Analysis

A Watershed Moment

The Hermosa Creek Watershed is one of the most popular destinations in southwestern Colorado.  Located just 10 miles outside of Durango in the San Juan National Forest, the area is a recreational haven for hiking, mountain biking, hunting, and fishing. The area is also home to a variety of wildlife, including Colorado River native cutthroat trout, deer, elk, and Canada lynx.

In April 2013, the Hermosa Creek Watershed Protection Act (Senate Bill 841) was introduced by Senator Michael Bennet (D-CO) and co-sponsored by Senator Mark Udall (D-CO) that would designate 38,000 acres of land as wilderness and 70,000 acres as a special management area. Companion legislation to the bill was introduced in the House by Representative Scott Tipton (R-CO) and is co-sponsored by Representative Mike Coffman (R-CO).  The Hermosa Creek River Protection Workgroup partnered with the bills’ authors to ensure that the proposal made environmental and economic sense for southwestern Colorado. 

Hermosa Creek© Jeff Widen

Hermosa Creek

Public lands that would be protected in the Hermosa Creek Watershed Protection Act.

The Hermosa Creek legislation enjoys bipartisan support from a multitude of stakeholders. Nearly three years of dialogue brought together a diverse local coalition—outdoor recreationists, water officials, small business owners, and sportsmen—to safeguard the watershed.  
 
In addition to amazing views, Hermosa Creek contains at least 17 ecosystems, making it one of Colorado’s most biologically diverse forests. The area’s lower elevations sport rocky scrub oak and pinyon-juniper that give way to aspen, spruce, and fir trees at higher altitudes. It also boasts old-growth ponderosa pine forests, which are some of the last remaining large stands in the San Juan Mountains.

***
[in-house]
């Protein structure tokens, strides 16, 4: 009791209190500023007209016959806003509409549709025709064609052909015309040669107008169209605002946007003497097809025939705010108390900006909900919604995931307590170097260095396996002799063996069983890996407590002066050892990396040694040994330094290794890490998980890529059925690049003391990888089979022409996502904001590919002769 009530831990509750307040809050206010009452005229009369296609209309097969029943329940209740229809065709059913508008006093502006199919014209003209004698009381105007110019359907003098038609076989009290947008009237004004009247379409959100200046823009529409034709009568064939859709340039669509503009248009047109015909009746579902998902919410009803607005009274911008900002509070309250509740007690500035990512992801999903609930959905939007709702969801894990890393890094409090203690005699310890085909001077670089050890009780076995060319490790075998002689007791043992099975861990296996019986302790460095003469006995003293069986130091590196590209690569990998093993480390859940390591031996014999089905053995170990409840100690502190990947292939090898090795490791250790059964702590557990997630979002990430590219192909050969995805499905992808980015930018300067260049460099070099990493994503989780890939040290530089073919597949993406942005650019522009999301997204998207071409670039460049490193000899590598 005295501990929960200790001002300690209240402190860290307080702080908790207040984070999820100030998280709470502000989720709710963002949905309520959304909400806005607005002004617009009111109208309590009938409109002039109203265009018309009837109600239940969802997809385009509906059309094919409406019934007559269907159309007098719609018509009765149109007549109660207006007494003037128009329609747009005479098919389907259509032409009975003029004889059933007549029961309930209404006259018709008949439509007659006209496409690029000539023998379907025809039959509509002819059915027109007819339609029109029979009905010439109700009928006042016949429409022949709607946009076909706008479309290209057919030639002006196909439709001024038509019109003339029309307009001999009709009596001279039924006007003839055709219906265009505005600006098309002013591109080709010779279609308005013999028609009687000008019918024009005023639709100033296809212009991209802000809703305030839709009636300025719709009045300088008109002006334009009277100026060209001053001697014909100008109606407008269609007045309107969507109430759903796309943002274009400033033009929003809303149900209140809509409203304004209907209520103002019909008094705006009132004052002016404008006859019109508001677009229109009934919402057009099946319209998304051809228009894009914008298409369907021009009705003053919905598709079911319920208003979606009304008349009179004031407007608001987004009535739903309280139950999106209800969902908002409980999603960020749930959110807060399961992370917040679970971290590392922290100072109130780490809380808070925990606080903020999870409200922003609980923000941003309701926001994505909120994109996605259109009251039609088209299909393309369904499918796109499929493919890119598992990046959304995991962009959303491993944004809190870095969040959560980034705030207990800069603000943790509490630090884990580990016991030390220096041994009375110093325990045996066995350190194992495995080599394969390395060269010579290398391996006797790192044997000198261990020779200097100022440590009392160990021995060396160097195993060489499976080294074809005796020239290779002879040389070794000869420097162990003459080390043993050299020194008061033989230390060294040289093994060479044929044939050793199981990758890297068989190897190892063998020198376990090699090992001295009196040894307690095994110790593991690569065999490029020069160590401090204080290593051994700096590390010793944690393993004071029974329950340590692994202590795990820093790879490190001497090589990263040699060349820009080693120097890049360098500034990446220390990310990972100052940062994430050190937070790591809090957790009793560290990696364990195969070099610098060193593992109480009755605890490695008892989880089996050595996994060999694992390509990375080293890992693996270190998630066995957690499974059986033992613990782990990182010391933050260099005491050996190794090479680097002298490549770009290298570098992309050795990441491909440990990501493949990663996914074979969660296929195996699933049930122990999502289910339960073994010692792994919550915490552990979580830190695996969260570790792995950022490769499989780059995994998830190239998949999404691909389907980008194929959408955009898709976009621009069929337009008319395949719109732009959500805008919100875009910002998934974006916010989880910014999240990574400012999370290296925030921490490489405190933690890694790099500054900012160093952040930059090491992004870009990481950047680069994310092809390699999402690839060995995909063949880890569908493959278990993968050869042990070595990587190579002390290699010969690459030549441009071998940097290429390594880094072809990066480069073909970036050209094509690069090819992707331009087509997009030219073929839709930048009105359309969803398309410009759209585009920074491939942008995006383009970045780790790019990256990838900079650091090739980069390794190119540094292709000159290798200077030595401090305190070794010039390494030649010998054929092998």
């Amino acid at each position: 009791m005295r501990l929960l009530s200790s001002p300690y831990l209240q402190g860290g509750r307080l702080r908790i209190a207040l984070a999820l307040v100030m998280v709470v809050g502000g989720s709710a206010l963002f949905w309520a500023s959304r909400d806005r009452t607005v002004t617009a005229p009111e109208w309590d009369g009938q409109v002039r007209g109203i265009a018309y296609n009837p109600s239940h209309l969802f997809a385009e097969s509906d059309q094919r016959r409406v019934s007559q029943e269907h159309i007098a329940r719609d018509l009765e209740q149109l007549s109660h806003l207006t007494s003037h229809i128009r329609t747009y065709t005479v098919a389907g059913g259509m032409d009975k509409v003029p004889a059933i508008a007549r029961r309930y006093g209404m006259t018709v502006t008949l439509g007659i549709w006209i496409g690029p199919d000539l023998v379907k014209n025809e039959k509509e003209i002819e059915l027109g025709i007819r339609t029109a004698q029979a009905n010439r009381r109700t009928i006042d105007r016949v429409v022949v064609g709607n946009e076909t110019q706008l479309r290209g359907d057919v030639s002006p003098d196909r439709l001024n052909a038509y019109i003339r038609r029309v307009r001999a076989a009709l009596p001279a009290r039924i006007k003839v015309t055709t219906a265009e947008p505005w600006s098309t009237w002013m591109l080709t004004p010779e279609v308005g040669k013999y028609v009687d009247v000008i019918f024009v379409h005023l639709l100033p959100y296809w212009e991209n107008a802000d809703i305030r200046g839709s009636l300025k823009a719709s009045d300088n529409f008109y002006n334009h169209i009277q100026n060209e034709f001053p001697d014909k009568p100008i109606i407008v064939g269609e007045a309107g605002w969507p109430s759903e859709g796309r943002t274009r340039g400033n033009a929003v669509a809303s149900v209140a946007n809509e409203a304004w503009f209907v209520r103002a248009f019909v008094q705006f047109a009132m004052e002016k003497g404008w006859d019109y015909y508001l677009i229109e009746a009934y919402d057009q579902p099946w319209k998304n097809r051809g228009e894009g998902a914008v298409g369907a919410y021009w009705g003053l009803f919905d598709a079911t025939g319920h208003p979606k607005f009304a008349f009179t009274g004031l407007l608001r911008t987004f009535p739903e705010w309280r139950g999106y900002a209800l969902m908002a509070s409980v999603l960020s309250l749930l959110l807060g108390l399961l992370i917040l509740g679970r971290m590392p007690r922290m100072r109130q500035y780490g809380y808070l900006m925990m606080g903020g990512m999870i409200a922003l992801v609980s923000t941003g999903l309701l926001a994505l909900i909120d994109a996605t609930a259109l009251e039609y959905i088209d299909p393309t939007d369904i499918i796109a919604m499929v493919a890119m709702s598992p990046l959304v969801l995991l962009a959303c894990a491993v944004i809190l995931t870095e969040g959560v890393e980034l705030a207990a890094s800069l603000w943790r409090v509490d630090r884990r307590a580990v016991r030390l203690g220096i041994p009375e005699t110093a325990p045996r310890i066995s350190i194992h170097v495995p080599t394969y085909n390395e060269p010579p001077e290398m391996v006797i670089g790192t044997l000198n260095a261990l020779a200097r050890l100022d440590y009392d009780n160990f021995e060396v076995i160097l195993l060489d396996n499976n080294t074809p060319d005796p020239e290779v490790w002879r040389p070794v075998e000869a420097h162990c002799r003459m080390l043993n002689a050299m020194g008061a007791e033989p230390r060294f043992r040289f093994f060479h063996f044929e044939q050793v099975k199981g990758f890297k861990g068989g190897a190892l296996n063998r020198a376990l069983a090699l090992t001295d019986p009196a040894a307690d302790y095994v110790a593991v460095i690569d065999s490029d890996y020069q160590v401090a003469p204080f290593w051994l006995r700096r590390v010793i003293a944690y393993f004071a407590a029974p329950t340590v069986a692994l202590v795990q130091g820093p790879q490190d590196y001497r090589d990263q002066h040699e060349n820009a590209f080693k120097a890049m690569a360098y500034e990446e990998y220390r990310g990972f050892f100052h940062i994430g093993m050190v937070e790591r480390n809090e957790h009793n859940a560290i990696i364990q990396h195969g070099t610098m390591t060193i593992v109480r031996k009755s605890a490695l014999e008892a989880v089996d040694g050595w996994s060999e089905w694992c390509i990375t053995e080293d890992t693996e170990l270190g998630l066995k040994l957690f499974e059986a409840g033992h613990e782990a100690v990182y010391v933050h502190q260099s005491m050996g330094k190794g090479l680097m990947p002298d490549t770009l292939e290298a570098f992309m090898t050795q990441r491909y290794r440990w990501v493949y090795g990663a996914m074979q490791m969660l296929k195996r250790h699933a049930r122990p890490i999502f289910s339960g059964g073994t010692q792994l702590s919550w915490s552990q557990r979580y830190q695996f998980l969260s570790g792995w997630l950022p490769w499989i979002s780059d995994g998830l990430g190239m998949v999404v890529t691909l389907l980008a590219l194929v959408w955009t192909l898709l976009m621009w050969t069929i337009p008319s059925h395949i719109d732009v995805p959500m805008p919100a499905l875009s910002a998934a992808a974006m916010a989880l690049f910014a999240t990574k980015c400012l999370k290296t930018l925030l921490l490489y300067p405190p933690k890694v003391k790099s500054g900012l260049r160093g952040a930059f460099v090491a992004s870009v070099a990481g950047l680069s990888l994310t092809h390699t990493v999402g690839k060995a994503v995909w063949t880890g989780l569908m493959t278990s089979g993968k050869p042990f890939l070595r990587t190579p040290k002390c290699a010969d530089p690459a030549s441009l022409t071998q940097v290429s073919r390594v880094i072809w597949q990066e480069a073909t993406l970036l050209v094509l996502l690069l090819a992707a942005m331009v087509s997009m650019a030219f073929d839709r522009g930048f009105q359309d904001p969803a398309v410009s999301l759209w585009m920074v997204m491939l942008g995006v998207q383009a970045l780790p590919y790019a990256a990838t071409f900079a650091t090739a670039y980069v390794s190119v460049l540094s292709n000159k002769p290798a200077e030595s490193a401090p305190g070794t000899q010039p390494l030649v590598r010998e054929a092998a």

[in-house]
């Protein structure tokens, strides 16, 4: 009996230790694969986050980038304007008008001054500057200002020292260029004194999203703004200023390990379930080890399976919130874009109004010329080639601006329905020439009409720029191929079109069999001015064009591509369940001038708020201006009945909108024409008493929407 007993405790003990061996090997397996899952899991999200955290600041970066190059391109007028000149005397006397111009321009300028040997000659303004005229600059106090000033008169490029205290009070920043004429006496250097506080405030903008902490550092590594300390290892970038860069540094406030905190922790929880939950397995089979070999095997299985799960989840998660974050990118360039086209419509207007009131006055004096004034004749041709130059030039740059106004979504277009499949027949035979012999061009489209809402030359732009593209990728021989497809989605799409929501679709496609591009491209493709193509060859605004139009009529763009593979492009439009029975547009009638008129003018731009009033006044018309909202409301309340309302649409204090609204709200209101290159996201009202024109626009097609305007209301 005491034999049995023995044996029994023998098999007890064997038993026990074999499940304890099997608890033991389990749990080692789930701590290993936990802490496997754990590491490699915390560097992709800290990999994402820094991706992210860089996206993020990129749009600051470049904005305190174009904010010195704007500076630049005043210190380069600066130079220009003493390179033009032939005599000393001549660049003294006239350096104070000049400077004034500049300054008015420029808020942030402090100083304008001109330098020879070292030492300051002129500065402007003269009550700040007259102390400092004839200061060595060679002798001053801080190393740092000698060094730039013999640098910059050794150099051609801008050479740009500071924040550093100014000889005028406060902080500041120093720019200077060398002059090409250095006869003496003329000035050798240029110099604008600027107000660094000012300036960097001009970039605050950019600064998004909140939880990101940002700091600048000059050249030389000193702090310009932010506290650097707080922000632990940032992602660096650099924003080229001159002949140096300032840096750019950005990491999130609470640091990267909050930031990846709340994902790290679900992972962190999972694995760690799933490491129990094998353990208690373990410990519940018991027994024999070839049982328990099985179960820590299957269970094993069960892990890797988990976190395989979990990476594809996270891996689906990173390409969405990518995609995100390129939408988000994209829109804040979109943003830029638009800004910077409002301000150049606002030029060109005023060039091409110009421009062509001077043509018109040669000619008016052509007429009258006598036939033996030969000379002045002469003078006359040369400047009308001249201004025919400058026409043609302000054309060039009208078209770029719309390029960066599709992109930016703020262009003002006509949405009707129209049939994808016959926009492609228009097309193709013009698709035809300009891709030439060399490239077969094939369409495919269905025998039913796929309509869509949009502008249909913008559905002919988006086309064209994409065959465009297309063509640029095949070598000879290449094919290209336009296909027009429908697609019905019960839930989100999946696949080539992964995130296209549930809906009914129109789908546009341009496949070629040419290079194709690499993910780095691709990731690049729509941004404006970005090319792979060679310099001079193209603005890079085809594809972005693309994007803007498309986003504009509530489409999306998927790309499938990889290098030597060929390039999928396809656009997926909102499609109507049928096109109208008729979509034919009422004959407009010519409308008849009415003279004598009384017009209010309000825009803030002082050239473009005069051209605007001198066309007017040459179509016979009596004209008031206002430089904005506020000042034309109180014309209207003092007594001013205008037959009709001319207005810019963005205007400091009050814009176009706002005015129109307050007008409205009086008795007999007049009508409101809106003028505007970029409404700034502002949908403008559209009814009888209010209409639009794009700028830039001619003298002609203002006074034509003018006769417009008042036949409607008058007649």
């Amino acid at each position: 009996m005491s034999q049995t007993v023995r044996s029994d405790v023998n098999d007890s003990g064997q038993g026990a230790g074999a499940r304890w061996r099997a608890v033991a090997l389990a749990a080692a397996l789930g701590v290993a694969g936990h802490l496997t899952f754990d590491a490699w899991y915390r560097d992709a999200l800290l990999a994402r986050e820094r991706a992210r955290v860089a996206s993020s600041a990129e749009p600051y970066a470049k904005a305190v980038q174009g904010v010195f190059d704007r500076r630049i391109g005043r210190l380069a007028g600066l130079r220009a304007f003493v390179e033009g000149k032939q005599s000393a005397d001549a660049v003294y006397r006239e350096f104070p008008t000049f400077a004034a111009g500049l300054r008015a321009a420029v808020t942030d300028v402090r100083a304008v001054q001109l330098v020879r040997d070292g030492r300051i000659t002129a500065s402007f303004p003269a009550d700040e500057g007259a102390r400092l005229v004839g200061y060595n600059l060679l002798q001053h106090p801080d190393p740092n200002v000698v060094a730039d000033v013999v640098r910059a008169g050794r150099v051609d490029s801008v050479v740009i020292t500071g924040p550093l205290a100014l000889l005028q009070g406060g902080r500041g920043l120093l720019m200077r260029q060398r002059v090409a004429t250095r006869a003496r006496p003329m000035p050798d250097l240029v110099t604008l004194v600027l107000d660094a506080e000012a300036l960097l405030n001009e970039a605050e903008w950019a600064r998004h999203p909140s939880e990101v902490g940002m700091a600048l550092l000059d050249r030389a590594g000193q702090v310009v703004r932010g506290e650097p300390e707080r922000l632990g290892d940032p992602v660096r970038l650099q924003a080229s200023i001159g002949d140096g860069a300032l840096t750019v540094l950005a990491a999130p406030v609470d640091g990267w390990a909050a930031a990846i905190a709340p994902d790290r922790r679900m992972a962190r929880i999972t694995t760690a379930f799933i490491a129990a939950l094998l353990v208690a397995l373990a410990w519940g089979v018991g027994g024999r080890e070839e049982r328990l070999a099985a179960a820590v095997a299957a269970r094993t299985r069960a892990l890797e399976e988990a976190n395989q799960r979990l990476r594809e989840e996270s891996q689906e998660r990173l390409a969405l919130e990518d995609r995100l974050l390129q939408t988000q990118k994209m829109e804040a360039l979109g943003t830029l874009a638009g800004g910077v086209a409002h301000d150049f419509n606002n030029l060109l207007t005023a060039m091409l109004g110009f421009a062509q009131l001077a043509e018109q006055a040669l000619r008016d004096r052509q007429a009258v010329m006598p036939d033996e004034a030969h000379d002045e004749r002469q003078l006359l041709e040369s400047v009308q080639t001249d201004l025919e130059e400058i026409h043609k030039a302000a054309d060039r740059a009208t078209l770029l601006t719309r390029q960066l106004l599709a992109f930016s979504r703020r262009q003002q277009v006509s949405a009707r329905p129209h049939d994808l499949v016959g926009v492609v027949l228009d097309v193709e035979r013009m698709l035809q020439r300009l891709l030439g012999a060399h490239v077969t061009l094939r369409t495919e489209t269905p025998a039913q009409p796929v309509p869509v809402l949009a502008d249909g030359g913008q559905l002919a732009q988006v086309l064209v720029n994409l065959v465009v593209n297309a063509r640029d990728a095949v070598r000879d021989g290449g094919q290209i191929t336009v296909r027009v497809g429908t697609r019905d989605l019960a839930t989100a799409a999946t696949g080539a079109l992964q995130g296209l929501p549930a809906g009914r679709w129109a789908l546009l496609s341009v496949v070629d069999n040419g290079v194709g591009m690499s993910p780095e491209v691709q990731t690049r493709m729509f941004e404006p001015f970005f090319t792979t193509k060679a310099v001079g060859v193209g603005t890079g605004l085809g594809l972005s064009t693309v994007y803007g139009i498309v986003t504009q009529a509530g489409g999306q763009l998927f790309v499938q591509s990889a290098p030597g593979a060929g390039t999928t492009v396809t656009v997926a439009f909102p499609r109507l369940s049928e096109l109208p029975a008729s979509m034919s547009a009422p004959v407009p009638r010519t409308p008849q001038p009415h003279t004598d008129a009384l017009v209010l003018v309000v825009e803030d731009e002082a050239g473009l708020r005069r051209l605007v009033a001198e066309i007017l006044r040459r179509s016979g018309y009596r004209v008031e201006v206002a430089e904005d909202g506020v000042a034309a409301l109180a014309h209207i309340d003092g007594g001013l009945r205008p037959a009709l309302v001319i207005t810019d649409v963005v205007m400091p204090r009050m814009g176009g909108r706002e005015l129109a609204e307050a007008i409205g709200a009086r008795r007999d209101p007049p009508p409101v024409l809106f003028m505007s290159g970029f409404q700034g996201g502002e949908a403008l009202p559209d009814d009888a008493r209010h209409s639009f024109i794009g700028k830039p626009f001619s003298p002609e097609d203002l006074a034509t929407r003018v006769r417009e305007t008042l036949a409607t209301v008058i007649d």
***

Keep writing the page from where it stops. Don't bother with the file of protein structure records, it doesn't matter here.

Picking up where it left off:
As a habitat to many plants and animals, the conservation of the watershed is critically important to the plants and animals that live there, as well as to the people who depend on it for clean water, outdoor activities, and local recreation and tourism jobs.  The Hermosa Creek watershed includes the largest, unprotected roadless area in the Southern Rocky Mountains, which proves essential for sustaining big-game habitat and clean water. 

Meet the people working to make the Hermosa Creek Watershed Protection Act the law of the land in this episode of “This American Land,” produced in partnership with The Pew Charitable Trusts.

The Pew Charitable Trusts is partnering with local communities to protect this special place in Colorado. With the 113th Congress coming to a close, the clock is ticking. We urge Congress to pass the Hermosa Creek Watershed Protection Act this year.

Media Contact

Emily Diamond-Falk

Senior Associate, Communications

202.540.6739